Python found at Montague sewage plant
Recorder/Franz Shane Rich of Greenfield and his daughter Alexis, 14, with the two ball pythons that were found in Montague, with the one his daughter is holding demonstrating its name sake behavior. Purchase photo reprints »
MONTAGUE — All manner of things could be expected to show up at a sewage plant, but what a guest discovered Thursday morning was decidedly unexpected.
“We thought it was a boa constrictor, but it actually turned out to be a python,” said Tina Tyler, an employee of the town’s sewage treatment plant. “Much better, right?”
The snake was found next to an outdoor treatment tank in the early morning cold before 6 a.m. by another employee of the plant on Greenfield Road.
“The first gentleman who got here was doing something near the tank and happened to step on it a little bit, and he looked down and he went ‘whoa — it’s a snake,’” Tyler said.
“So we ended up catching it and putting it in a rubbish barrel,” Tyler said, lifting the sluggish snake from behind the head.
Tyler theorizes that the snake chose the spot for the tank’s relative warmth.
Fortunately for its discoverers, the reptile eventually turned out to be a ball python, a nonvenomous species with the not particularly aggressive habit of curling into a ball when threatened.
Tyler said after looking the markings up online, employees initially thought it was a boa constrictor, also nonvenomous and, Tyler said, not particularly worrisome at 3 feet long.
After consultation with the police dispatcher and attempts to reach a Wendell animal rescuer, employees called Black Jungle Terrarium Supply, a Turners Falls shop specializing in snakes, frogs and carnivorous plants.
The shop directed them to a former employee, Shane Rich, who handled another recent snake discovery. Shane’s wife Cindy Rich came to collect the snake, Tyler said, and established the snake’s species.
Through the Montague Police dispatcher, Rich and the terrarium supply, Tyler gathered a second python, closer to 5 feet long, that had been found Sept. 27 in the area of the bike path, which passes close by the treatment plant.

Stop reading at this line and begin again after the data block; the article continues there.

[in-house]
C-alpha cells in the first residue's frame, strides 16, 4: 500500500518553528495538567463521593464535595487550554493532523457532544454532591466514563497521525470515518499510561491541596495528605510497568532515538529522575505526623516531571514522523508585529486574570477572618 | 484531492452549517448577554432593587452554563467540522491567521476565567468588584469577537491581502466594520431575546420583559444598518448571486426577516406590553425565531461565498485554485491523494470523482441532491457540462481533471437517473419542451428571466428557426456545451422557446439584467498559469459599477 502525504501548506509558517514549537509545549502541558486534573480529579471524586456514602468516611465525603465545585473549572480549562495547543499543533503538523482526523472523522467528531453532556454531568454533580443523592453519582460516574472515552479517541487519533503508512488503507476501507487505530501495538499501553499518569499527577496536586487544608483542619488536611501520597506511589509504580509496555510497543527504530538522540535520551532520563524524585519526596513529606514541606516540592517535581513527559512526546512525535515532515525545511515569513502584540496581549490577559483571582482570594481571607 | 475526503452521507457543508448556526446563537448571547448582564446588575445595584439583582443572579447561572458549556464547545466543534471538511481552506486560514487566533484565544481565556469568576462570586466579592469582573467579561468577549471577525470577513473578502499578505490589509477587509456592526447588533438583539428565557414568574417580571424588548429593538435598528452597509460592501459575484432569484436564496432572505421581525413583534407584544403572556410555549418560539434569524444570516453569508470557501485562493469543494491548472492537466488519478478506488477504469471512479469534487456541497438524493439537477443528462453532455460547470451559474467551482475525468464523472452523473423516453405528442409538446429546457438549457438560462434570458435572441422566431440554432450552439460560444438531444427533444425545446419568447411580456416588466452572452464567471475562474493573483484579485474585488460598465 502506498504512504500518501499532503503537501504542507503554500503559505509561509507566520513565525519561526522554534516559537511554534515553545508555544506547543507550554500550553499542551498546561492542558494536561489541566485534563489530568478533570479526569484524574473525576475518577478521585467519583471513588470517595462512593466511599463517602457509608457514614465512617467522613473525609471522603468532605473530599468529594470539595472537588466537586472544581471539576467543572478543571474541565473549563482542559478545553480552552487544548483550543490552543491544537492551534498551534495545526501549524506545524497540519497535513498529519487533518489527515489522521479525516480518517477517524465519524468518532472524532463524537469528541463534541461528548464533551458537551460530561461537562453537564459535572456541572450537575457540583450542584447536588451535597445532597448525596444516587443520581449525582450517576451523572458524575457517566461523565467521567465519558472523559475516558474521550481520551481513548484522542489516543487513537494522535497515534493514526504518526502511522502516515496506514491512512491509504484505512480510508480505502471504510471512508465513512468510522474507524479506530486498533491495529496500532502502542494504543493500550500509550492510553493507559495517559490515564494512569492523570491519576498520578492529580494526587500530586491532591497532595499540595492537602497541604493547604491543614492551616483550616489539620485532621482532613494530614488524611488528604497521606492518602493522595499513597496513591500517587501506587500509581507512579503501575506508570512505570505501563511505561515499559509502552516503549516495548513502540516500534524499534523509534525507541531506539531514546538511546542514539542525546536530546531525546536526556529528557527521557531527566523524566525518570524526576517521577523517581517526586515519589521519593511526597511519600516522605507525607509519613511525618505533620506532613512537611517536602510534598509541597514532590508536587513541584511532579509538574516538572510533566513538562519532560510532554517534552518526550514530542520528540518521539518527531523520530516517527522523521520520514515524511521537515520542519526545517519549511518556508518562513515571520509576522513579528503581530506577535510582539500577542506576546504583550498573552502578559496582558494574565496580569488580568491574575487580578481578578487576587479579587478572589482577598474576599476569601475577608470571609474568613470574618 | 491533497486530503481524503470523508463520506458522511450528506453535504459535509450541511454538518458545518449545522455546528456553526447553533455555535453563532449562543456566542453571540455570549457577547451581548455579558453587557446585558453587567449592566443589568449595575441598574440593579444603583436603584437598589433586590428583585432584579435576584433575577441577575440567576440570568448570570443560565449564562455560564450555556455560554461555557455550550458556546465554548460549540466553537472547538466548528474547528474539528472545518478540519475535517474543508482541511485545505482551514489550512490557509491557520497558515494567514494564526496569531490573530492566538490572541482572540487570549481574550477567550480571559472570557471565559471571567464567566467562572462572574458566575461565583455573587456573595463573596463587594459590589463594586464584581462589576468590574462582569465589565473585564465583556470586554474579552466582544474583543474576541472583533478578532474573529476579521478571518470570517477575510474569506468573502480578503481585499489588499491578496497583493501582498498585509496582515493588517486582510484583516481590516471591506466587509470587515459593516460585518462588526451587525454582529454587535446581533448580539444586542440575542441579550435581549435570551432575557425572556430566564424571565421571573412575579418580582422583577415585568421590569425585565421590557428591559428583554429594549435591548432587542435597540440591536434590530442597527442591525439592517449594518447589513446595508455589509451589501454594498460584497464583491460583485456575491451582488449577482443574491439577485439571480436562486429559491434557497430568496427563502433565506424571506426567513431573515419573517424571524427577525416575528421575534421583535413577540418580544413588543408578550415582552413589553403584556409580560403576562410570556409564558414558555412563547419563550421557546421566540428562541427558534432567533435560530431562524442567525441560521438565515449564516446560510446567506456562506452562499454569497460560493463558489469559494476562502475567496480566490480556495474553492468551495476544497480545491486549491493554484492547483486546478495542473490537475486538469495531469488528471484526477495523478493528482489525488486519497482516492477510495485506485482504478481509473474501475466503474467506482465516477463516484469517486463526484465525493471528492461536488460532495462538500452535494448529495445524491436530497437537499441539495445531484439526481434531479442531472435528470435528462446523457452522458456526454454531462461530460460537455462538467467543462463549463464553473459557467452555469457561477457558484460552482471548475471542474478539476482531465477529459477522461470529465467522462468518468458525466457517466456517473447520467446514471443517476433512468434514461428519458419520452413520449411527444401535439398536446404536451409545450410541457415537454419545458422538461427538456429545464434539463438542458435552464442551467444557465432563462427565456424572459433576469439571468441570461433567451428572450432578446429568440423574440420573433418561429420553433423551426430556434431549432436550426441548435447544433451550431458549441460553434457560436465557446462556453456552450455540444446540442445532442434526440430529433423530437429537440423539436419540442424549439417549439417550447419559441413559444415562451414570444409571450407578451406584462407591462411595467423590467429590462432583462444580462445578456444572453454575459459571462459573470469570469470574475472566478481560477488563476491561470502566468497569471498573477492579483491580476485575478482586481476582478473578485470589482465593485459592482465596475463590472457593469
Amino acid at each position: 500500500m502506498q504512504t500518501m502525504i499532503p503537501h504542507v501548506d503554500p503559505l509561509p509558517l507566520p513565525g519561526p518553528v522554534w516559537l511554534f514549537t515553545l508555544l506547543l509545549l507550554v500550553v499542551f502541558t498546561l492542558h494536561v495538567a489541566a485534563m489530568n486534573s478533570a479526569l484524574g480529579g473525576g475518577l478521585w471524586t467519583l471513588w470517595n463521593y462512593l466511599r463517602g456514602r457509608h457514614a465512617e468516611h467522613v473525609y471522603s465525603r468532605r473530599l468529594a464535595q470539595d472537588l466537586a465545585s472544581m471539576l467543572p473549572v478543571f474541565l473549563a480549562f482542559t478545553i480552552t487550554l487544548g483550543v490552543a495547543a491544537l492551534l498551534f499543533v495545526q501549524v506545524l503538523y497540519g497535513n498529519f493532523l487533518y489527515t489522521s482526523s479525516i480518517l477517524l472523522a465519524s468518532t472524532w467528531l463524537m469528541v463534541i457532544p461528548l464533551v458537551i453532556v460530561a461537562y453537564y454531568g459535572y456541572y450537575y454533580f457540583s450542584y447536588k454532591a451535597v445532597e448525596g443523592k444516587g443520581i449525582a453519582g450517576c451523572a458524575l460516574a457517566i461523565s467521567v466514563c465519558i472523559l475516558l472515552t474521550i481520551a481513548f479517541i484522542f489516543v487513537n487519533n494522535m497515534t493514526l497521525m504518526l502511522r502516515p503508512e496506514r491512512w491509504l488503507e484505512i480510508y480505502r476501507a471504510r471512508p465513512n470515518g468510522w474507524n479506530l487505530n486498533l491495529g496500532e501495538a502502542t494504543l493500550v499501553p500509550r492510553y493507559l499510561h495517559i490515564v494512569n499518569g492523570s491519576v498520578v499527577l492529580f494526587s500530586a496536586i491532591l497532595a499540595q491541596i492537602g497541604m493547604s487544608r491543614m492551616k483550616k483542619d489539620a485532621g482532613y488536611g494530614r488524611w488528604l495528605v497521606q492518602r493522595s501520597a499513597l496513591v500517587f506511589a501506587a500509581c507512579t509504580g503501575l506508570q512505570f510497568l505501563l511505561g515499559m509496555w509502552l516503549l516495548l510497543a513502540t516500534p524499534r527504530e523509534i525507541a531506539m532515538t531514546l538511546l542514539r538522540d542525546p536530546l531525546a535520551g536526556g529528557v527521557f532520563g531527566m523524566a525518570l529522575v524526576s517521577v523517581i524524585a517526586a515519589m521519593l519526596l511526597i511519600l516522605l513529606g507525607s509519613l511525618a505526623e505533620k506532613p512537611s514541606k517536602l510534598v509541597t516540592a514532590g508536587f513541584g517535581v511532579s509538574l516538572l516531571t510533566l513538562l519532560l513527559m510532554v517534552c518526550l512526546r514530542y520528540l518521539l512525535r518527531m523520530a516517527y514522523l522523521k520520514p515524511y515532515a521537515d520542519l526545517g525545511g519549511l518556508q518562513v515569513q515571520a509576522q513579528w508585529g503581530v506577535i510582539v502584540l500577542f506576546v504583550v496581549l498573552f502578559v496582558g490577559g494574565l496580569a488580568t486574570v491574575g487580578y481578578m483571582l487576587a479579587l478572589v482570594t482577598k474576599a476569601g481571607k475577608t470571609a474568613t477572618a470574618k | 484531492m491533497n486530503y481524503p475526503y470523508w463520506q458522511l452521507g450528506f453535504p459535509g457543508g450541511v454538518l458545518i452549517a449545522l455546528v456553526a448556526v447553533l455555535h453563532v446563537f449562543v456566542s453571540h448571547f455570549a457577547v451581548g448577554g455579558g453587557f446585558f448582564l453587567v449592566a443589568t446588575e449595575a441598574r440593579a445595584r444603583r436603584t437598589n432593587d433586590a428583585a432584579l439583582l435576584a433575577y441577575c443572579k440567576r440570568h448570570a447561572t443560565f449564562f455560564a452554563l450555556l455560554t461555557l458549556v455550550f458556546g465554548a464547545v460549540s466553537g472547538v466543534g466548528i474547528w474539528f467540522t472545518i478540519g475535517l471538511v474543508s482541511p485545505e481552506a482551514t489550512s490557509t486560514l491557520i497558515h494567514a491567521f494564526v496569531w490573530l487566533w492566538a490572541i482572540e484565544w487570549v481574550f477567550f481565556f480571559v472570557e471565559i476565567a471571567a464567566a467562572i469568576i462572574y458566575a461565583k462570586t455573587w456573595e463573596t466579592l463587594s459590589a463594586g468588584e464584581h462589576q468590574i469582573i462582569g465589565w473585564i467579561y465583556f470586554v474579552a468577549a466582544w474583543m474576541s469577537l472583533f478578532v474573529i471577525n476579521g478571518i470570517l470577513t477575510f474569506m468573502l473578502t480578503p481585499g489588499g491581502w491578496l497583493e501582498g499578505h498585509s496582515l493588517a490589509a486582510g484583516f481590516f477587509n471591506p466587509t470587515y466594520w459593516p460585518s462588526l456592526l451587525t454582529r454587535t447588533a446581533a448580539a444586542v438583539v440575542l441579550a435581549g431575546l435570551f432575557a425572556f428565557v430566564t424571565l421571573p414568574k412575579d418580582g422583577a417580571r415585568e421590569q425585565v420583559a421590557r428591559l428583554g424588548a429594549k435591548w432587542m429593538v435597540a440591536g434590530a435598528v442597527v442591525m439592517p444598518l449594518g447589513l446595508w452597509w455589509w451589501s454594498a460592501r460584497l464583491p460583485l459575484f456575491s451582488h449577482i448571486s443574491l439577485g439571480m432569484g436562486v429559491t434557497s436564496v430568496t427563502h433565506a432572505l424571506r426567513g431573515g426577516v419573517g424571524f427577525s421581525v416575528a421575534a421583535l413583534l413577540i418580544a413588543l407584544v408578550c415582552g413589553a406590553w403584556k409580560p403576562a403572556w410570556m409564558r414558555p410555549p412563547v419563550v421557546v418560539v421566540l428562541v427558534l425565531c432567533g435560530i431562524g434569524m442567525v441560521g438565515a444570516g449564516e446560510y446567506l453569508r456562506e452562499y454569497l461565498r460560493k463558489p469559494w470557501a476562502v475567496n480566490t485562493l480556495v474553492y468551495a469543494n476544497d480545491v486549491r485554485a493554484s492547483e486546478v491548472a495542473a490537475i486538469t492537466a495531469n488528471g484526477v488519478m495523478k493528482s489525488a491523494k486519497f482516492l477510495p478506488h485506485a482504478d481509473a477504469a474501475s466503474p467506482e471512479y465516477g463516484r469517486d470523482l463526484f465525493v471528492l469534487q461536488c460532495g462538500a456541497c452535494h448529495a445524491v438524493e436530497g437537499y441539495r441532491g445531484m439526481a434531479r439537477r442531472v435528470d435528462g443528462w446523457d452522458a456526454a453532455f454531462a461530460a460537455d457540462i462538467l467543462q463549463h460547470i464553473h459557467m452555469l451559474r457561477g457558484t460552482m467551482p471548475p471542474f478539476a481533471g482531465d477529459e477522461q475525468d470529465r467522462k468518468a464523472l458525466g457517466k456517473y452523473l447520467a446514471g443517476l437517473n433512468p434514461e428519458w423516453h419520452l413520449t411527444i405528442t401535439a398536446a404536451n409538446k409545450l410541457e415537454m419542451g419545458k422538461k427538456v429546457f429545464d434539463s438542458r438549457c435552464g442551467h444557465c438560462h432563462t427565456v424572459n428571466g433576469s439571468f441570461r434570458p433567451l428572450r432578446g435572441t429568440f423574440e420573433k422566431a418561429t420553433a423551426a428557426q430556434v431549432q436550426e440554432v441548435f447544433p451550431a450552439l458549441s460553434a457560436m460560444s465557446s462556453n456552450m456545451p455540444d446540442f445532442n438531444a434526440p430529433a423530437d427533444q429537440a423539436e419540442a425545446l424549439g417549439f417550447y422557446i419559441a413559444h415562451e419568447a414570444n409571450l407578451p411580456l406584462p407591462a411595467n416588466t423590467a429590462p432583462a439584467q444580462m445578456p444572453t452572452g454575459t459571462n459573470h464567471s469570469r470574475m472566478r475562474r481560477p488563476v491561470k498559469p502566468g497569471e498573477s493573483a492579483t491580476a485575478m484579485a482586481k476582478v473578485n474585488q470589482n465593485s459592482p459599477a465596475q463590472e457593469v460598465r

Black Jungle co-owner Richard Revis said ball pythons are popular pets due to their relatively small size and docility, and were most likely released into the wild by a pet-owner leaving the area who didn’t want to deal with finding them a new home.
Revis said the snakes are native to Africa and releasing them in New England is a death sentence.
The snakes are too large to make appealing prey for possums or raccoons and need little food — small rodents — themselves, but the climate is too cold for the snake’s health even in summer and they would have died in winter, according to Revis.
Most pet stores will not accept unwanted pets because they already have enough of their own, Revis said, but classifieds can do the trick.
“It is so very simple to re-home things through Craigslist,” he said.
Some rare ball python variations will sell for over $20,000, according to Revis.
Revis said the Richs breed pythons and now have charge of the snakes.
Cindy Rich said Thursday’s snake is in pretty good condition, and the first snake is eating well and gaining weight.
You can reach Chris Curtis at:
or 413-772-0261, ext. 257